WASHINGTON (Reuters)—Nokia won a round in one of its many patent battles with chip maker Qualcomm Inc as a judge with the U.S. International Trade Commission ruled for the mobile telephone maker on Wednesday.
The complaint, which was filed in June 2006, accused Nokia of infringing on three patents that controlled power to mobile telephones. Qualcomm had asked the ITC to bar the importation of the infringing technology.
"The administrative law judge, after a review of the record developed, finds inter alia that there is jurisdiction and that there is no violation," wrote Paul Luckern, the administrative law judge who heard the case.
The ITC, which determines whether imports unfairly injure U.S. companies, must now decide if it will uphold Luckern's decision.
Qualcomm said it would continue the fight. "Under applicable ITC rules, Qualcomm intends to petition the commission for review of the ID (initial determination)," Qualcomm said in a statement.
Nokia applauded the judge's initial determination, and said it hoped it boded well for other cases pending between the two technology companies.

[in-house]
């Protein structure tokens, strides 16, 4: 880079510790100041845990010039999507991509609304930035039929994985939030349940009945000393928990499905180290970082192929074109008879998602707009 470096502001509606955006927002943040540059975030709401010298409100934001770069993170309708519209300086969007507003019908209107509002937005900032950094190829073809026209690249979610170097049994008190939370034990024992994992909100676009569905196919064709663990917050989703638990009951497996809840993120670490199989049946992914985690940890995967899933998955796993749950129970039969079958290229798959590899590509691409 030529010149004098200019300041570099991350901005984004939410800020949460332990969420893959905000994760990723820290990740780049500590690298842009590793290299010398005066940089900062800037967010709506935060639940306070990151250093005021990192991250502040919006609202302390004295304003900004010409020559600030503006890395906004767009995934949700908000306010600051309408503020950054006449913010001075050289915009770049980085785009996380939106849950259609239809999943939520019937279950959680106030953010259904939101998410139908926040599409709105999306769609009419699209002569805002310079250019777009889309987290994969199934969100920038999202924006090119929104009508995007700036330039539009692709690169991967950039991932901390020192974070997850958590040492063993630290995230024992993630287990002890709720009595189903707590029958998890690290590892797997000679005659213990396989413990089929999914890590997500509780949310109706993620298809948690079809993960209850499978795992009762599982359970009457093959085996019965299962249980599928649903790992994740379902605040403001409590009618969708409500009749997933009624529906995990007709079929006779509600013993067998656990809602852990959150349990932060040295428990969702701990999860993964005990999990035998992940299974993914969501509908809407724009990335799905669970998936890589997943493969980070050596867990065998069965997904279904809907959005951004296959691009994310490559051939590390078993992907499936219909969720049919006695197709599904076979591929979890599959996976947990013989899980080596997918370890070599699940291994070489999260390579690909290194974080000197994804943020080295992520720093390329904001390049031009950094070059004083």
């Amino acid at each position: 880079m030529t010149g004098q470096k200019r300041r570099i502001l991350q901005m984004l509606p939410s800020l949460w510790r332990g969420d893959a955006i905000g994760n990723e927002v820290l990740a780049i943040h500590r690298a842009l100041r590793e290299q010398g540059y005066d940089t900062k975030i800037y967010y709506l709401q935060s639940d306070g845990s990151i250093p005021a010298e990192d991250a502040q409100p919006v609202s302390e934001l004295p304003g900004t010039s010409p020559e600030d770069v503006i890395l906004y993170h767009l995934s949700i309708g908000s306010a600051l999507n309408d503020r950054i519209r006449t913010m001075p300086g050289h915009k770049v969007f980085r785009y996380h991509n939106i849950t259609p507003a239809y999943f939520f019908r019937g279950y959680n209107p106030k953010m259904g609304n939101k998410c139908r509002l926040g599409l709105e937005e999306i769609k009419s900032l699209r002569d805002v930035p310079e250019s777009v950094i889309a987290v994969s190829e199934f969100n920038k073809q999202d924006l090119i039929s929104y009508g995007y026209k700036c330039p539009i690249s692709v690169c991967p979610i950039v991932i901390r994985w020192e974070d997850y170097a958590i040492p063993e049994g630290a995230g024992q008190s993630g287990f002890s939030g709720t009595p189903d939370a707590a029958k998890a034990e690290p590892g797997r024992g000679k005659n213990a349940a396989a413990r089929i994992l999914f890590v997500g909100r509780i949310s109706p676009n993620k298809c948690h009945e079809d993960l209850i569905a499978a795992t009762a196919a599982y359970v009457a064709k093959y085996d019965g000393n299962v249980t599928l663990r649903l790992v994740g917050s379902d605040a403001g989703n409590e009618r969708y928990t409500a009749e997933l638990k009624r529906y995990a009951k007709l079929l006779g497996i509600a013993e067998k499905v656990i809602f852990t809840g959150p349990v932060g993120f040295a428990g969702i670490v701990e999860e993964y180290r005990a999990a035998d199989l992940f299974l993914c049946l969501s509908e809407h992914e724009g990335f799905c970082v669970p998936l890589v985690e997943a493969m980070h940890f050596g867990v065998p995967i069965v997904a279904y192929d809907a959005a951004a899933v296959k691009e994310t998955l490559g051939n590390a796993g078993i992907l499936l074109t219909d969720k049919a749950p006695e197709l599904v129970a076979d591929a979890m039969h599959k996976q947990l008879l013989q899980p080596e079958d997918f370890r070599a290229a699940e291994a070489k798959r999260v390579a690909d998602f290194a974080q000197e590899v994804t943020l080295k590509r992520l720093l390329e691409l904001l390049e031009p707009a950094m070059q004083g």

"Qualcomm has yet to prevail in any of the patent infringement lawsuits against Nokia," said Rick Simonson, Nokia chief financial officer, in a conference call to reporters.
Finland's Nokia and San Diego-based Qualcomm have about a dozen legal fights pending on three continents.
The two companies have been wrangling over a cross-licensing agreement for technology patents that expired in April 2007. Their expensive legal battle is worrying investors and the industry on both sides of the Atlantic.
In June, the ITC ruled that Qualcomm infringed a Broadcom Corp patent and banned imports of some new advanced cell phones using Qualcomm's chips.
(Reporting by Diane Bartz; Editing by Tim Dobbyn)
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